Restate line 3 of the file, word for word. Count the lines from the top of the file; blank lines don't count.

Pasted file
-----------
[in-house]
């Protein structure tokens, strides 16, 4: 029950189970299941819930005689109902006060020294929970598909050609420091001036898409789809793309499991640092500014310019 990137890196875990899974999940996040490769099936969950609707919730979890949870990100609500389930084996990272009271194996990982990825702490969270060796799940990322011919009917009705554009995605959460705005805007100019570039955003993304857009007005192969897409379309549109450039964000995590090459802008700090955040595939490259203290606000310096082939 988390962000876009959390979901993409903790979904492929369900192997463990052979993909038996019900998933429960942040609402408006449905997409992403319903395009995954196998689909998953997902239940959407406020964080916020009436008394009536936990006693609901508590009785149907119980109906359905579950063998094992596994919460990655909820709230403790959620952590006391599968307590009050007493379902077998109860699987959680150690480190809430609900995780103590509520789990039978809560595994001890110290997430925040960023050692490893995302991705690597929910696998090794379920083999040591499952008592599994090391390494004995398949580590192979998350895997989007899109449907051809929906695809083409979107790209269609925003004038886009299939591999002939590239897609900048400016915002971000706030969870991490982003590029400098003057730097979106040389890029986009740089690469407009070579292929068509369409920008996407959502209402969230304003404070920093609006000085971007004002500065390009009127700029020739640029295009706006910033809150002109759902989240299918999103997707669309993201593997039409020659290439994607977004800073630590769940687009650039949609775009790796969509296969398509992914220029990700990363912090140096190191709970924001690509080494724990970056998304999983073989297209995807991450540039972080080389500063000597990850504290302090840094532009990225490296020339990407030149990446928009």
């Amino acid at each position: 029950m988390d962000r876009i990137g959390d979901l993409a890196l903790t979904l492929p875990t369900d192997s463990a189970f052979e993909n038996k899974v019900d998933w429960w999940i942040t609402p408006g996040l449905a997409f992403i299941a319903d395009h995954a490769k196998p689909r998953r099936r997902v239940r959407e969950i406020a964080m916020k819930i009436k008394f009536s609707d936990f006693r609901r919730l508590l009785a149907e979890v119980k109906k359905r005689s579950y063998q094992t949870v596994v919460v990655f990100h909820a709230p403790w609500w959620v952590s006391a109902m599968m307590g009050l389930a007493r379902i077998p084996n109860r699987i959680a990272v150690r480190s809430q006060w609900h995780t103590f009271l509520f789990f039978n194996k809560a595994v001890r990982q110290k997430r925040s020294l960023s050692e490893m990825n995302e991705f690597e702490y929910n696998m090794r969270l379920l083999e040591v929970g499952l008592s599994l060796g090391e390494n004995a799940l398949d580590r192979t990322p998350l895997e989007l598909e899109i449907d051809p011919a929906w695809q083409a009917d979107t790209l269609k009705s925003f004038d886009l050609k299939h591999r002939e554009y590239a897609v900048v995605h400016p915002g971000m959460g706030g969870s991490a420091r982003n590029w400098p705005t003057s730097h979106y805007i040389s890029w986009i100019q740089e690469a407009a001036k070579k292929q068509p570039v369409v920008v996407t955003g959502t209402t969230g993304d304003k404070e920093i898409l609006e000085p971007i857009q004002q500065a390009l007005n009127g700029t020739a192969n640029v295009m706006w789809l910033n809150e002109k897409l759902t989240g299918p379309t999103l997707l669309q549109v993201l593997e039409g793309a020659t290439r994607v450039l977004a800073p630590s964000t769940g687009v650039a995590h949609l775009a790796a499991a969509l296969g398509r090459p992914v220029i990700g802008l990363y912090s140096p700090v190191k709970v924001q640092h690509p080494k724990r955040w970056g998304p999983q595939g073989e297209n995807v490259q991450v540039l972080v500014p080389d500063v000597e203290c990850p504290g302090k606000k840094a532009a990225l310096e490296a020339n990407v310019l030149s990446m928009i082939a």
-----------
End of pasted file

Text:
């Amino acid at each position: 029950m988390d962000r876009i990137g959390d979901l993409a890196l903790t979904l492929p875990t369900d192997s463990a189970f052979e993909n038996k899974v019900d998933w429960w999940i942040t609402p408006g996040l449905a997409f992403i299941a319903d395009h995954a490769k196998p689909r998953r099936r997902v239940r959407e969950i406020a964080m916020k819930i009436k008394f009536s609707d936990f006693r609901r919730l508590l009785a149907e979890v119980k109906k359905r005689s579950y063998q094992t949870v596994v919460v990655f990100h909820a709230p403790w609500w959620v952590s006391a109902m599968m307590g009050l389930a007493r379902i077998p084996n109860r699987i959680a990272v150690r480190s809430q006060w609900h995780t103590f009271l509520f789990f039978n194996k809560a595994v001890r990982q110290k997430r925040s020294l960023s050692e490893m990825n995302e991705f690597e702490y929910n696998m090794r969270l379920l083999e040591v929970g499952l008592s599994l060796g090391e390494n004995a799940l398949d580590r192979t990322p998350l895997e989007l598909e899109i449907d051809p011919a929906w695809q083409a009917d979107t790209l269609k009705s925003f004038d886009l050609k299939h591999r002939e554009y590239a897609v900048v995605h400016p915002g971000m959460g706030g969870s991490a420091r982003n590029w400098p705005t003057s730097h979106y805007i040389s890029w986009i100019q740089e690469a407009a001036k070579k292929q068509p570039v369409v920008v996407t955003g959502t209402t969230g993304d304003k404070e920093i898409l609006e000085p971007i857009q004002q500065a390009l007005n009127g700029t020739a192969n640029v295009m706006w789809l910033n809150e002109k897409l759902t989240g299918p379309t999103l997707l669309q549109v993201l593997e039409g793309a020659t290439r994607v450039l977004a800073p630590s964000t769940g687009v650039a995590h949609l775009a790796a499991a969509l296969g398509r090459p992914v220029i990700g802008l990363y912090s140096p700090v190191k709970v924001q640092h690509p080494k724990r955040w970056g998304p999983q595939g073989e297209n995807v490259q991450v540039l972080v500014p080389d500063v000597e203290c990850p504290g302090k606000k840094a532009a990225l310096e490296a020339n990407v310019l030149s990446m928009i082939a």